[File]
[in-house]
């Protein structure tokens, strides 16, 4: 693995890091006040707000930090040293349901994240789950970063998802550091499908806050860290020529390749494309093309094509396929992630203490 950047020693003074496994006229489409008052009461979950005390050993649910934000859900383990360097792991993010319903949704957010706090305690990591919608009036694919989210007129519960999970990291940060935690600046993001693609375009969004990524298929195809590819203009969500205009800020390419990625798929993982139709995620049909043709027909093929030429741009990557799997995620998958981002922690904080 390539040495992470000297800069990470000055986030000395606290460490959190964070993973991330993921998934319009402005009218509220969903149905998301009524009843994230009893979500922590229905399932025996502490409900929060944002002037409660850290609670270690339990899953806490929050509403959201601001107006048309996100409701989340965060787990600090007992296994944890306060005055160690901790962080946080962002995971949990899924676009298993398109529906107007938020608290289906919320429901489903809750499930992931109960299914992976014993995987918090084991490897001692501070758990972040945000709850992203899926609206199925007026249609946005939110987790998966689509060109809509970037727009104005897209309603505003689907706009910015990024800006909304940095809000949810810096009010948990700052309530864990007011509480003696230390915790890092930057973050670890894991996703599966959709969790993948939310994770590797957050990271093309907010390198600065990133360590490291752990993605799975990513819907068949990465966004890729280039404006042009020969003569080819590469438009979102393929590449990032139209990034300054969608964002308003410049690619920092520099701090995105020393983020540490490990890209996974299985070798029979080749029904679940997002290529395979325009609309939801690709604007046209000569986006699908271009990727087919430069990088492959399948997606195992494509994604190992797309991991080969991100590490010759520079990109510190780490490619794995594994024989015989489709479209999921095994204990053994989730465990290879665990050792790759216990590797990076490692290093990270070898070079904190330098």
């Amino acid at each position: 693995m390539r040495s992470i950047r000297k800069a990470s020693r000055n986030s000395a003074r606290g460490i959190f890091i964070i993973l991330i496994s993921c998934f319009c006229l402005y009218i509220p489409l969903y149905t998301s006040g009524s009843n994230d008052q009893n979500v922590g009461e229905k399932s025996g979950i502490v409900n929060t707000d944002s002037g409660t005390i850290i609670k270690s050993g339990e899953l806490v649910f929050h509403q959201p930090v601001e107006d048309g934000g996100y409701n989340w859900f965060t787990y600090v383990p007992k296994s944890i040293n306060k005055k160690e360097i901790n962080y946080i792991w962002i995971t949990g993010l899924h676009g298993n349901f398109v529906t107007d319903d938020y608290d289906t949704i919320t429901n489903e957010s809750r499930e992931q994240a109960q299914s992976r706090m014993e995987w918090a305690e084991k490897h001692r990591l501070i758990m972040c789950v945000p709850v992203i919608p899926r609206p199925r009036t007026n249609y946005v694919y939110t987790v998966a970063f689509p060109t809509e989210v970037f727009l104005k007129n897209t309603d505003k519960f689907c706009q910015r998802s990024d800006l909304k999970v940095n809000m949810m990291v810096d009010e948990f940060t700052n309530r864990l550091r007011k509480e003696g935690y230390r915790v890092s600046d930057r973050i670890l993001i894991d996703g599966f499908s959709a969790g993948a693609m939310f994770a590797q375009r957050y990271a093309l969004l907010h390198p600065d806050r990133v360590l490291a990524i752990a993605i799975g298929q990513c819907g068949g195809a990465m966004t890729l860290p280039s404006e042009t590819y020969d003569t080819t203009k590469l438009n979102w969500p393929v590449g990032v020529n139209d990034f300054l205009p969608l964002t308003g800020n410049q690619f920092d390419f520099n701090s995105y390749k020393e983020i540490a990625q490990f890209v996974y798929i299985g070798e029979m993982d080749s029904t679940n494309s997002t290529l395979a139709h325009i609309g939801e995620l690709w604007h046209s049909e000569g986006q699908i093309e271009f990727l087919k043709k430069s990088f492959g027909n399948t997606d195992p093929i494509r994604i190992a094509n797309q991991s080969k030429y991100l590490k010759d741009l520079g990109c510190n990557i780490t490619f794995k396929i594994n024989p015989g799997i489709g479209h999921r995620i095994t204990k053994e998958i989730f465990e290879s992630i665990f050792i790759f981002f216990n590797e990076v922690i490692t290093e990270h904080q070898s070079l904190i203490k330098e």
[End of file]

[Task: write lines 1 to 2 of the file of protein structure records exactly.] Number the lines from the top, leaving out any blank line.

[in-house]
């Protein structure tokens, strides 16, 4: 693995890091006040707000930090040293349901994240789950970063998802550091499908806050860290020529390749494309093309094509396929992630203490 950047020693003074496994006229489409008052009461979950005390050993649910934000859900383990360097792991993010319903949704957010706090305690990591919608009036694919989210007129519960999970990291940060935690600046993001693609375009969004990524298929195809590819203009969500205009800020390419990625798929993982139709995620049909043709027909093929030429741009990557799997995620998958981002922690904080 390539040495992470000297800069990470000055986030000395606290460490959190964070993973991330993921998934319009402005009218509220969903149905998301009524009843994230009893979500922590229905399932025996502490409900929060944002002037409660850290609670270690339990899953806490929050509403959201601001107006048309996100409701989340965060787990600090007992296994944890306060005055160690901790962080946080962002995971949990899924676009298993398109529906107007938020608290289906919320429901489903809750499930992931109960299914992976014993995987918090084991490897001692501070758990972040945000709850992203899926609206199925007026249609946005939110987790998966689509060109809509970037727009104005897209309603505003689907706009910015990024800006909304940095809000949810810096009010948990700052309530864990007011509480003696230390915790890092930057973050670890894991996703599966959709969790993948939310994770590797957050990271093309907010390198600065990133360590490291752990993605799975990513819907068949990465966004890729280039404006042009020969003569080819590469438009979102393929590449990032139209990034300054969608964002308003410049690619920092520099701090995105020393983020540490490990890209996974299985070798029979080749029904679940997002290529395979325009609309939801690709604007046209000569986006699908271009990727087919430069990088492959399948997606195992494509994604190992797309991991080969991100590490010759520079990109510190780490490619794995594994024989015989489709479209999921095994204990053994989730465990290879665990050792790759216990590797990076490692290093990270070898070079904190330098």